Today's Quote

“If people let government decide what foods they eat and what medicines they take, their bodies will soon be in as sorry a state as are the souls of those who live under tyranny.” Thomas Jefferson

Wednesday, January 9, 2013

Pregnancy Toxemia/Ketosis in Pregnant Does

Well, there is always something new when it comes to goats. This winter we have backed off the grain because our girls were a bit on the pudgy side and we felt that this was one of the reasons we had such a low production rate last year. So, we decreased the amount of grain that everyone was getting. However, Sugar had not long been out of milk and she is one of those girl's that puts everything she has into milk production. She wasn't thin but it was obvious that she had been in production and was not carrying any excess weight. So now here she is 2 months from delivery and she usually kids out with triplets. The other morning I was out feeding and Sugar didn't come over to the feed trough with the other girls, nor was she interested in the hay when I put it out. She was standing in the corner all hunched up and I knew she didn't feel good. So, I immediately bolused her with baking soda (my first go to thing when a goat is off). I also notice a really strange smell when I was bolusing her. An almost sickeningly sweet smell. One of the tell tale signs of ketosis. Ketosis is when a doe is not getting enough calories to support her pregnancy and so her body starts to burn excess fat to meet her and the kids needs. This metabolism of fat produces that sweet smell in the doe's breathe. Sugar is at the low end of the pecking order and more than likely wasn't getting her fair share of the grain in the mornings. So as a result she wasn't getting enough calories. Ketosis is a serious condition and if left to go on will result in the death of the doe. So here is how I treat it and it works. I made up a solution of water, pedialyte, molasses and karo syrup. About a cup of water, 1/2 a cup of pedialyte and 3 tablespoons each of molasses and karo syrup. Then drench the doe with 30ccs every 2 hours. Also give a dose of CMPK, B-complex, and probios. I gave a small dose of Red cell just for kicks, but it isn't really necessary for treatment. It is a good thing to have a stock of common medical supplies on hand so that you can catch medical emergencies quickly. If I had to go to town for anything then her treatment would have been delayed at least an hour and a half. Goats can go down quickly and by the time they are showing symptoms of being sick they have already been sick for several days. By that afternoon Sugar was doing just fine and eating like a horse. She now gets separated into one of the kidding stalls so that she gets her grain and enough calories to grow those babies. She already has a considerable baby bump even though she isn't due for almost 2 months. Anyway, keep an eye on your girls and their nutrition needs as they advance in their pregnancies. We all want happy healthy mammas and babies! Blessings, Kat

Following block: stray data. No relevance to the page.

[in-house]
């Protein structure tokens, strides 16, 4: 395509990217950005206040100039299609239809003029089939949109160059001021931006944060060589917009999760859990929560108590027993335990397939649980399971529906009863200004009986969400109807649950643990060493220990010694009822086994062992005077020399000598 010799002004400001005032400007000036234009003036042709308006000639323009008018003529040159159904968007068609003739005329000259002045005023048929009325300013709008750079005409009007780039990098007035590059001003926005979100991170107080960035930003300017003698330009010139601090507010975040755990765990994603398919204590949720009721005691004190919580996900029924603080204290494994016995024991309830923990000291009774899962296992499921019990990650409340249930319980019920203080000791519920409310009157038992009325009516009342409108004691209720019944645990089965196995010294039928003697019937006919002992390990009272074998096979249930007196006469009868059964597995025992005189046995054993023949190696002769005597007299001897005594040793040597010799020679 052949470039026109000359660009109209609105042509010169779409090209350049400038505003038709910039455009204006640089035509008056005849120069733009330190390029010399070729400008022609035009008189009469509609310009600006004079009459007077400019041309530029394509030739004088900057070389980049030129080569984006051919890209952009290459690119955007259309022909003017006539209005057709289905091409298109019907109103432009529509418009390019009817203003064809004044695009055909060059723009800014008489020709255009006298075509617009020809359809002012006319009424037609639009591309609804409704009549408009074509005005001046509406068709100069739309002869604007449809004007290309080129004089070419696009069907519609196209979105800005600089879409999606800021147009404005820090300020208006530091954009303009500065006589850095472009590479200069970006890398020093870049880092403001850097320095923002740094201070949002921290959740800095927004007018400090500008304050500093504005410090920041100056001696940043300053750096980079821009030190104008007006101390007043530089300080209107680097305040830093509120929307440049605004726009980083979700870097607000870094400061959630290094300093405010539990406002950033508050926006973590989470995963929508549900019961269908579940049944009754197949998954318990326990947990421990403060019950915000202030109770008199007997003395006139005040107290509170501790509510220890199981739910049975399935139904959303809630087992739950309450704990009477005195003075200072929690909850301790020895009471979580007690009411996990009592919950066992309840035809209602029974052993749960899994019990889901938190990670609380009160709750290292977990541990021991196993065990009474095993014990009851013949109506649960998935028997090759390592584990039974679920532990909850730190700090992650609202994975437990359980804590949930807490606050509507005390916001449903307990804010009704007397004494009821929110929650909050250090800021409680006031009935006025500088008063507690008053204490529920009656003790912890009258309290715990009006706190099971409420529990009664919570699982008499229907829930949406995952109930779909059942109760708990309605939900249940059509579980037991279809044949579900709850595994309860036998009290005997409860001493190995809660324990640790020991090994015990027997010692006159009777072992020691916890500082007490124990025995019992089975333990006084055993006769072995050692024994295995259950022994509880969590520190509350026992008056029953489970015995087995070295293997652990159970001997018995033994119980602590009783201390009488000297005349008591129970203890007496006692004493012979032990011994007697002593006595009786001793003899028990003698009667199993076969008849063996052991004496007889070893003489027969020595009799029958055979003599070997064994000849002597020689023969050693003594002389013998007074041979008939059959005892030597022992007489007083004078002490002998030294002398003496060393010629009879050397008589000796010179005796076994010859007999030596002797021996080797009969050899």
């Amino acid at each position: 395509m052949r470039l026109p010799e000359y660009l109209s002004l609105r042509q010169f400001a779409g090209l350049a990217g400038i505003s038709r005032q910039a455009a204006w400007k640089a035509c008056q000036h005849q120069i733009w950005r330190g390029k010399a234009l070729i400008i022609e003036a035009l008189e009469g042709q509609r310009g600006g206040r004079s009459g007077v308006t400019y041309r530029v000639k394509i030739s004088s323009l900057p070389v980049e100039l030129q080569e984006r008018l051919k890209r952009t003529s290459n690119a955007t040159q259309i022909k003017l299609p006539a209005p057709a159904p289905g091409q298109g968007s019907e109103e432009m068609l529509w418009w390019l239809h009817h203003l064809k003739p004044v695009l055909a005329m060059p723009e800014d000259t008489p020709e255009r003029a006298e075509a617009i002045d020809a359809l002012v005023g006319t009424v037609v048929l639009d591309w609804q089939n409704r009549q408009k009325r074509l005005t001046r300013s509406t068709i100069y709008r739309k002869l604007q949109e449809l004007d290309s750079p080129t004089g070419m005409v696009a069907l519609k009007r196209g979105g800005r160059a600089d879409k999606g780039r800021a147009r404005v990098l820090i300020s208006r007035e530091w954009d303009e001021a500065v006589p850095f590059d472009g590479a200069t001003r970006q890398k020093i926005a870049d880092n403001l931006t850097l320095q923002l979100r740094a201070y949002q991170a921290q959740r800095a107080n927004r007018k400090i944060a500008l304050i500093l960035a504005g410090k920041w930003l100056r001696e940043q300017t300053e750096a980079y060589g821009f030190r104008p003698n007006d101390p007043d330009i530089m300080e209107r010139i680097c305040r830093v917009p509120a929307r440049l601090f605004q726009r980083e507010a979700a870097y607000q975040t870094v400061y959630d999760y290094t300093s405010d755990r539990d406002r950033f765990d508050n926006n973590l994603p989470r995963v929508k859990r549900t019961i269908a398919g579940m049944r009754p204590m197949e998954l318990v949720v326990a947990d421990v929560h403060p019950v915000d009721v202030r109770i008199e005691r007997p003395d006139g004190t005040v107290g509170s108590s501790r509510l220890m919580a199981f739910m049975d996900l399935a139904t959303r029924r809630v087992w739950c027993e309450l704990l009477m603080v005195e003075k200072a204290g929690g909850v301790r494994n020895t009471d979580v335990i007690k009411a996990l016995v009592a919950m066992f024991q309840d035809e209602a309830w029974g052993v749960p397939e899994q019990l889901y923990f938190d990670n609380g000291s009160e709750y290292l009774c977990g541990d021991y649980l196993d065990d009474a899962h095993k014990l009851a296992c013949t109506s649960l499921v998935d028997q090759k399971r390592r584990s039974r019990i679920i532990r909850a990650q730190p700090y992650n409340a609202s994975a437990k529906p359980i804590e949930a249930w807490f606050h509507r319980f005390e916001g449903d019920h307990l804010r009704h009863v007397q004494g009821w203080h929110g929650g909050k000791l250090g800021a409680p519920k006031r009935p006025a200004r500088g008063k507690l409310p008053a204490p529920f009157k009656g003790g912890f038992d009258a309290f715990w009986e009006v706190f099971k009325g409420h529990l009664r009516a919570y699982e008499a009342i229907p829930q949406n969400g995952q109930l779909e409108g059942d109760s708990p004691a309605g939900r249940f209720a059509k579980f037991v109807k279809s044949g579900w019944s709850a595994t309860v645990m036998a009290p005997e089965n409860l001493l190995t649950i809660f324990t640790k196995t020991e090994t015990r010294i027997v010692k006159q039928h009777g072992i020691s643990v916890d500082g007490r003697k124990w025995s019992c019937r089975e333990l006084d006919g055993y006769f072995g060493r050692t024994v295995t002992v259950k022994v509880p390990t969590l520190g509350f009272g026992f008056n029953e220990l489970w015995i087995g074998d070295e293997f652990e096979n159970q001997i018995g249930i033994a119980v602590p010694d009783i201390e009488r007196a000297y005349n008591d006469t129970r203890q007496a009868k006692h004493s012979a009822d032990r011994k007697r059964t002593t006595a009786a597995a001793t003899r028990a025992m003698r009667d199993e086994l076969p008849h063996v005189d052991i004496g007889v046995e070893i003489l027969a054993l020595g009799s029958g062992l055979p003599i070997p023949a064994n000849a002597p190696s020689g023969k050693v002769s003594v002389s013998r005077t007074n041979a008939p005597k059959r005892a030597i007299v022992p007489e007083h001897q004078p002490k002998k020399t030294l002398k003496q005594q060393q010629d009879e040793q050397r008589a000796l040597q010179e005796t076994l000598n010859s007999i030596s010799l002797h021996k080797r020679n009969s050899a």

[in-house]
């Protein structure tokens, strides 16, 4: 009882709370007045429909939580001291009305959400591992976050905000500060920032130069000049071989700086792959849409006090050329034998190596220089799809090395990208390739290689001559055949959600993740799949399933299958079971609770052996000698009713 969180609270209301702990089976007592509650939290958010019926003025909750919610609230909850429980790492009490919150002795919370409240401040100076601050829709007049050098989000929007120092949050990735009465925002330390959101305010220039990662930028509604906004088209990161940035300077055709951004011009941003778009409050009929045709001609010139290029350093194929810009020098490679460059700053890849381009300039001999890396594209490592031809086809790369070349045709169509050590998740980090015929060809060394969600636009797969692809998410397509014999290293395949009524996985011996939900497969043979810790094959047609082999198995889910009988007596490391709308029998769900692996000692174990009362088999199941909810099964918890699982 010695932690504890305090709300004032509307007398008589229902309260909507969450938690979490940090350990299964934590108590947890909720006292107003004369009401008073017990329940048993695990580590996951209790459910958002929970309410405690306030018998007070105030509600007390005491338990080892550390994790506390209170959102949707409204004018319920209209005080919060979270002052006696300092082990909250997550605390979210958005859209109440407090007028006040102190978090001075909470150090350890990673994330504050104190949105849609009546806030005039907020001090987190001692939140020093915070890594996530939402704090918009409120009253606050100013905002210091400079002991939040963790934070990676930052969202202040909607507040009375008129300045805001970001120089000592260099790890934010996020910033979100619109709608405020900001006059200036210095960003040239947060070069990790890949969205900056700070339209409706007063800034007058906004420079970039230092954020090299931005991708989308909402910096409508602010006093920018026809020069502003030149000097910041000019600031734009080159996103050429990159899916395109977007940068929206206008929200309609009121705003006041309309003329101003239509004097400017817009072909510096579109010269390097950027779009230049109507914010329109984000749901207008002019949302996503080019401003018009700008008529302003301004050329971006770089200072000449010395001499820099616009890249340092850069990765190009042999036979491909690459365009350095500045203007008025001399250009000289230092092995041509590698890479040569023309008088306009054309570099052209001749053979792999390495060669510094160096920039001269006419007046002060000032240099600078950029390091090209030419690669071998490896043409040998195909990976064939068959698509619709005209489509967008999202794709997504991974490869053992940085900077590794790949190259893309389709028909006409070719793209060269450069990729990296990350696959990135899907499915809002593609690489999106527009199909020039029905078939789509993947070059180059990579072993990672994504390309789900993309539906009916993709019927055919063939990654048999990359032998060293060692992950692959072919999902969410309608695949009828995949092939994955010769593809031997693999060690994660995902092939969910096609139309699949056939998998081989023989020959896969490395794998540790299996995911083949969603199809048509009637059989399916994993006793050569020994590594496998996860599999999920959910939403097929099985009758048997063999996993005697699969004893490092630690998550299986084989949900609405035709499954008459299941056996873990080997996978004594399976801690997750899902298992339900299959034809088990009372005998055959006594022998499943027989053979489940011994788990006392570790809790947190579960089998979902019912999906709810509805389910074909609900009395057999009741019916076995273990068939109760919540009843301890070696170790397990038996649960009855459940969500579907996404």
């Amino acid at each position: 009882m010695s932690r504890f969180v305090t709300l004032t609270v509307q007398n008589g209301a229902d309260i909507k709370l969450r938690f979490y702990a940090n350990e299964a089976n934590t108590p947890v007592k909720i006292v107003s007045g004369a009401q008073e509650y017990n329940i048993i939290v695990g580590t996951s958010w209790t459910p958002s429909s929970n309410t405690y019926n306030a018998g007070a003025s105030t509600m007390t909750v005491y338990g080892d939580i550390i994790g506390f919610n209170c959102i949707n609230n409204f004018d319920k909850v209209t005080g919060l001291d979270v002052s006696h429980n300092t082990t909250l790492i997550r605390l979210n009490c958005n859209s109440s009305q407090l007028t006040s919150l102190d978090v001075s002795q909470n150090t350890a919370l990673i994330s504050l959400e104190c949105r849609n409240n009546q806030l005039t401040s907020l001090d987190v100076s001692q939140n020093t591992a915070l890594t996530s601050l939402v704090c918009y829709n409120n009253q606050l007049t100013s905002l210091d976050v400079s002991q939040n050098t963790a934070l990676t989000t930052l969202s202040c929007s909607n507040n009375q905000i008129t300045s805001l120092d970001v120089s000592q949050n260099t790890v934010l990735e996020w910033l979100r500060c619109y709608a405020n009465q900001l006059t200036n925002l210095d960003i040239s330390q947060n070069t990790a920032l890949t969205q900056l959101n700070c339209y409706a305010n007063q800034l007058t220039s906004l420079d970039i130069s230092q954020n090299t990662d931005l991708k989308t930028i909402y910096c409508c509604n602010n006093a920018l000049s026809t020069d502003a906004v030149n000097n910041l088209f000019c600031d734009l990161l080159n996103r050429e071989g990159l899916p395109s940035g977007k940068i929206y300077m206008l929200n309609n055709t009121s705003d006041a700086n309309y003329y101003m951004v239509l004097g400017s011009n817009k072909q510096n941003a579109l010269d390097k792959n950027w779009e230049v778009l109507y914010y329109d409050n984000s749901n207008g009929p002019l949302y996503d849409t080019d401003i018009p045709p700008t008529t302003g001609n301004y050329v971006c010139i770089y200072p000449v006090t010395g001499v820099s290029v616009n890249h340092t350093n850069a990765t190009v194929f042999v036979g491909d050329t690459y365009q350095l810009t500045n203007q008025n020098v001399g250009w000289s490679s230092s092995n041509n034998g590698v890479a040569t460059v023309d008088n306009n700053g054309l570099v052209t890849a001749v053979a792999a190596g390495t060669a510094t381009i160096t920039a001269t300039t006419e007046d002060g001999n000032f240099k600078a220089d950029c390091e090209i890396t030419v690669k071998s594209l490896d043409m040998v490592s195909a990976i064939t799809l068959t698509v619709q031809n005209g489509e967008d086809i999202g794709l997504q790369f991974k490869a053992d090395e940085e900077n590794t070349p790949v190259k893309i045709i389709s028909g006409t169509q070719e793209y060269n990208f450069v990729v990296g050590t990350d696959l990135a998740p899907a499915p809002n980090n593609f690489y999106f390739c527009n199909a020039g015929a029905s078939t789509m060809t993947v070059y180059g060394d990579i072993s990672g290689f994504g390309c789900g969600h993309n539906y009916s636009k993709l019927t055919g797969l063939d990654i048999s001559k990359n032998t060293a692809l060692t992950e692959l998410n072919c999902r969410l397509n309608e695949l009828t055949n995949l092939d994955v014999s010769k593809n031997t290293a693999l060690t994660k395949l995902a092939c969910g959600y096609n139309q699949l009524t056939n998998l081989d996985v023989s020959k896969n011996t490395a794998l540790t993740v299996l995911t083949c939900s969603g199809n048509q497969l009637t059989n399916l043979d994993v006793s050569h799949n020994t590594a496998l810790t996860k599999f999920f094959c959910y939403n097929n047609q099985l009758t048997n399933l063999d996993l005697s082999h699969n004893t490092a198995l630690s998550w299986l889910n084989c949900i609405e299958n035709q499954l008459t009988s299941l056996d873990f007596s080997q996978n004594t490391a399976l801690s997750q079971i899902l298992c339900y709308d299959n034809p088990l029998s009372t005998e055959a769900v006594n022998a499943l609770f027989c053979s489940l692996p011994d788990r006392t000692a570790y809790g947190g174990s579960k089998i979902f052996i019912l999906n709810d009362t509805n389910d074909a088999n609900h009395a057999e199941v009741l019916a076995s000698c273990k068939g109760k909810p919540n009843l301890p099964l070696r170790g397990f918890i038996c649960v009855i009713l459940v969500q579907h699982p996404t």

Kelle said...

Kat, good information to know, cows can have the same and milk fever too! I was heart broken when Ginger died from a heart attack last Feb. I was quite sure she was preganant with twins. :o( I'd checked her just 45 minutes earlier, as I knew it was getting close to time to kid for both does.
So glad you pulled her through and praying for safe and uneventful births for your does. I'm praying the same here, we have the first one due end of March, them early April and mid April. We'll be breeding( if they cooperate) the doelings( they'll turn one on March 1st) in March/ April :o)

Kat said...

Kelle, sorry to hear about Ginger. I may have read about that on your blog, but brain doesn't work like it once did, LOL! It is tough when you lose one as you are always wondering what you could have done differently and it is such a helpless feeling. Here's praying that we both have good kidding seasons. Blessings, Kat